Bumisuka.com – Bowenian Family Therapy Can Help Overcome Family Conflicts. Bowenian family therapy (BFT) is a treatment approach developed by a psychiatrist from the United States (US), Dr. Murray Bowen. This therapy originates from patterns of survival across generations and problematic behaviors that have been hereditary in the family.
BFT includes treatment options that focus on family conflict. The originators of this therapy believe that family problems must be resolved so that the relationship between members is maintained.
The main goals of BFT are reducing toxic communication, developing positive differentiation, and practicing health autonomy with family members.
1. Basic theory
Bowenian family system theory (Bowen theory) emerged around the 1970s. The root of this theory is the perception among family members that being too close or too separated can lead to chronic anxiety.
Dr. Murray Bowen believes that the intensity of anxiety depends on external stress and problematic behavior patterns that are passed down from generation to generation. Thus, the goal in Bowen’s theory is to reduce chronic stress in the family.
The goals to be achieved in Bowen’s theory are carried out through various efforts, including:
- Making each family member more aware to optimize their emotional system.
- Increasing acceptance of individual differences among family members.
- Focus on changing for the better rather than forcing others to change.
There are several basic concepts that complement Bowen’s theory. These concepts describe the development of the family and its functions, which include:
- Emotional fusion and self-differentiation: Emotional fusion occurs when a family member chooses to set aside his or her needs in order to maintain family harmony. Meanwhile, self-differentiation is the inability of a person to separate feelings from thoughts.
- Triangle: The point of the triangle is when two family members are having problems, either individually or in a group context, asking a third party to get involved.
- Nuclear family emotional systems: These are the emotional patterns that are passed on to future generations in a family.
- Family projection process: Part of the nuclear family emotional system.
- Emotional separation: When a family member decides to move away and separates himself from the family completely.
- Multigenerational transmission process: Patterns and roles in the family are passed on to future generations depending on how much interaction occurs between parents and children.
- Sibling position: Focuses on the position of each child in the family (eldest, middle, or youngest) that is most “triangular” with the parents.
BFT practitioners have several intervention techniques specific to this treatment approach. The techniques in question include:
- Genogram: A genogram is a family chart that includes information about certain histories, relationships, psychological aspects, and systemic patterns. This allows the therapist and client to explore patterns and connections to guide treatment.
- Emotional differentiation and self-differentiation: The therapist will help the client identify emotions that occur within the family unit. Then take notes when identifying the emotions of other family members. This technique helps each family member identify with each other’s emotions and identities and their role in the family unit.
- I-statements: Communication techniques that emphasize the speaker’s emotions. This aims to communicate the emotion behind the statement rather than invoke defensiveness or feelings of guilt.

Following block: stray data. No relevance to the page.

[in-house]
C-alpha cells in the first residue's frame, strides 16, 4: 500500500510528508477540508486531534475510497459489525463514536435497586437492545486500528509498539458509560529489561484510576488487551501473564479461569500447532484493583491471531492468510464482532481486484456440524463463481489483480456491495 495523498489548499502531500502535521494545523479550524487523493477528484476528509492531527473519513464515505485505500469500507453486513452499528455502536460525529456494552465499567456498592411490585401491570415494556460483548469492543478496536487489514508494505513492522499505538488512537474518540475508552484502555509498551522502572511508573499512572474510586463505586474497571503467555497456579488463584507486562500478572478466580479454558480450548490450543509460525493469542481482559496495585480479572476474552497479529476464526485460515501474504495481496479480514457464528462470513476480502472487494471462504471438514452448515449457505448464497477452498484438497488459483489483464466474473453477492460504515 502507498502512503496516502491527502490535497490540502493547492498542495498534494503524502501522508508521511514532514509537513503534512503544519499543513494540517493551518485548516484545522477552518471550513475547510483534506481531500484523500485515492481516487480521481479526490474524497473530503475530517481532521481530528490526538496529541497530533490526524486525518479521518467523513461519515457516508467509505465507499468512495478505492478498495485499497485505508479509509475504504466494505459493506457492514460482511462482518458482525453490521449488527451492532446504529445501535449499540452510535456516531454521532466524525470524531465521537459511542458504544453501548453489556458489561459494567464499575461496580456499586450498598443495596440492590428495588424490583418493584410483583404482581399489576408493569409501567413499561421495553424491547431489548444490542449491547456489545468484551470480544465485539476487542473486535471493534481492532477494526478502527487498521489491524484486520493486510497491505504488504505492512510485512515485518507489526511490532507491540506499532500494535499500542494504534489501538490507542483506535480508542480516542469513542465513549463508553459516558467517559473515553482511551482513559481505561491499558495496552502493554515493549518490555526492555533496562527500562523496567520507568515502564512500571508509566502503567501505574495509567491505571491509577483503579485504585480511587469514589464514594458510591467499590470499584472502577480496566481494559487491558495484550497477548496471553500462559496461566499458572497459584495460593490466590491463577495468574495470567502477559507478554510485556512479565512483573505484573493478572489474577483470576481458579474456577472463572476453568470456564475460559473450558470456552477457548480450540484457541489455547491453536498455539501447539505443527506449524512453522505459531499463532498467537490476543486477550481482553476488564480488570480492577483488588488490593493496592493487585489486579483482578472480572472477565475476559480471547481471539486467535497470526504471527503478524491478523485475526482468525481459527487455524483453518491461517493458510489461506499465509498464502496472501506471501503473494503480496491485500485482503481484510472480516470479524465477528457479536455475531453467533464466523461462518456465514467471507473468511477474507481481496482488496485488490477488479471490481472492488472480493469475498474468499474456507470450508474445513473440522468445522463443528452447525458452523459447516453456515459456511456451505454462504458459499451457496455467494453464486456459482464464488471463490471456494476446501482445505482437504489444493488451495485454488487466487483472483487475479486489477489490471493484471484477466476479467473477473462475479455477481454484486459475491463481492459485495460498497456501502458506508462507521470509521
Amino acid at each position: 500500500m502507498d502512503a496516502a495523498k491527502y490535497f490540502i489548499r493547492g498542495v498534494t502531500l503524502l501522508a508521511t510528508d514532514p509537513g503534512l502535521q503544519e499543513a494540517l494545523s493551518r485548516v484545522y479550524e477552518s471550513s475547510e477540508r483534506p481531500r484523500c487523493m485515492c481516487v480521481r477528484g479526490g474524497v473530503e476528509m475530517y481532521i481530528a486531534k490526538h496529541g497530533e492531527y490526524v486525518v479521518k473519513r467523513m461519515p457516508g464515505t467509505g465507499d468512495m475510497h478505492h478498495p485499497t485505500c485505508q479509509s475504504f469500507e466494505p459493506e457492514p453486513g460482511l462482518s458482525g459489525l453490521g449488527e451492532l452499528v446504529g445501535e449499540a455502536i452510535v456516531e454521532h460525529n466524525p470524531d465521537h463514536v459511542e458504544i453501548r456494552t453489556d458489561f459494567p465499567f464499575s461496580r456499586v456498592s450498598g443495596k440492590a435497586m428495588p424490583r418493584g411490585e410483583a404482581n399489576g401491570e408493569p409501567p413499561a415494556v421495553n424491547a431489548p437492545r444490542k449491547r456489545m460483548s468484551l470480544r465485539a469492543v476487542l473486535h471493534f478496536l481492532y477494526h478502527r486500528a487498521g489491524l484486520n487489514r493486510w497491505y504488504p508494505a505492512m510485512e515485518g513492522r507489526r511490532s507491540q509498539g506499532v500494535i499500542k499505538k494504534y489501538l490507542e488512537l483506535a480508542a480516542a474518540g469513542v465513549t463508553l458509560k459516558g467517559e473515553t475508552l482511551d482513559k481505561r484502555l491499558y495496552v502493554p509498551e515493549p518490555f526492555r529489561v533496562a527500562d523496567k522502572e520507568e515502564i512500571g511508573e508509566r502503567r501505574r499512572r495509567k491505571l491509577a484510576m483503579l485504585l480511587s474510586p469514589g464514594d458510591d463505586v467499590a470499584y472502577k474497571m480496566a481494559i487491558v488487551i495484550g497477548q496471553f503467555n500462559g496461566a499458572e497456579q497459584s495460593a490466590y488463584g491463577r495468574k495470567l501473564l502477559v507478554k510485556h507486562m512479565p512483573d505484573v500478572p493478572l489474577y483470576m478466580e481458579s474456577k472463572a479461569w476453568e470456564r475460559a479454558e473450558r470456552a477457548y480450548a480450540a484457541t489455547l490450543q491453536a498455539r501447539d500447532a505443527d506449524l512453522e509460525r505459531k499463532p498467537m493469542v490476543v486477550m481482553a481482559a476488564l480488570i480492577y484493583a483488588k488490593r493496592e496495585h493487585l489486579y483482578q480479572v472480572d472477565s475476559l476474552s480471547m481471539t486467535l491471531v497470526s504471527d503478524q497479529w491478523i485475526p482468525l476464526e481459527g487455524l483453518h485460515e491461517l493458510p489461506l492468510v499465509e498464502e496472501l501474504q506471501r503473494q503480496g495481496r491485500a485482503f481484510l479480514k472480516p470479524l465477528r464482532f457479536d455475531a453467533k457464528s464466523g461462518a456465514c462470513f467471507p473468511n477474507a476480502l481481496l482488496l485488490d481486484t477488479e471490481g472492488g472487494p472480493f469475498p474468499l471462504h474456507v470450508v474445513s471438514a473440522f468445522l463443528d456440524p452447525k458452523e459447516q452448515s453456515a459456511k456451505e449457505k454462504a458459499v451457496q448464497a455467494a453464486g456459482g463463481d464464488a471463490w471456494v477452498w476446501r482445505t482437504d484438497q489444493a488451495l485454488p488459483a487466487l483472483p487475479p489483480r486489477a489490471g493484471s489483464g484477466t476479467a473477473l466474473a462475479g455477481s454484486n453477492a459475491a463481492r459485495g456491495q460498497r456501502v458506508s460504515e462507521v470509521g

- Triangles: BFT uses the concept of emotional triangles to symbolize a network of stable relationships. In practice, families work together to create a healthy balance and support within the emotional triangle.
- Patterns across generations: Using the genogram, the therapist will identify patterns that persist between generations and help families determine which patterns are advantageous and which to eliminate.
- Challenges to normalization: Challenges and conflicts may occur even after therapy has ended. In doing so, the therapist prepares the client for future difficulties.
BFT can help families overcome conflicts especially those related to communication difficulties. In addition, it can also address the impact of previous generations and current family dynamics related to mental health.
There is empirical evidence which although in quantity is still limited, shows the effectiveness of BFT, including:
- Self-differentiation techniques in BFT can effectively help reduce anxiety symptoms. This statement is supported by a study in the 2021 American Journal of Family Therapy.
- Another study in the Journal of Human Relations Studies in 2021 revealed that BFT can increase feelings of happiness and empathy between partners. This is due to an increase in communication skills and understanding of oneself and others.
- A study in the 2019 Journal of Family Social Work explains that BFT can help family reunification when child protection is involved. Therefore, parents can easily identify patterns of violence in the family genogram and try to solve these patterns.
BFT can be practiced individually, with a partner, or with an extended family unit. This therapeutic approach focuses on exploring transgenerational patterns and behaviors. Thus, it can trigger feelings of trauma between generations. Before starting treatment, the client must be prepared with all the possibilities that will be felt.
It is important to understand that BFT does not promise immediate resolution of problems in the family. It takes client involvement and a willingness to make the necessary changes.
BFT is used to resolve conflict and problematic behavior in the family setting. This therapy uses a variety of techniques that require cooperation between the parties involved. If BFT seems like a good fit for your mental health needs, you might want to give this treatment a try.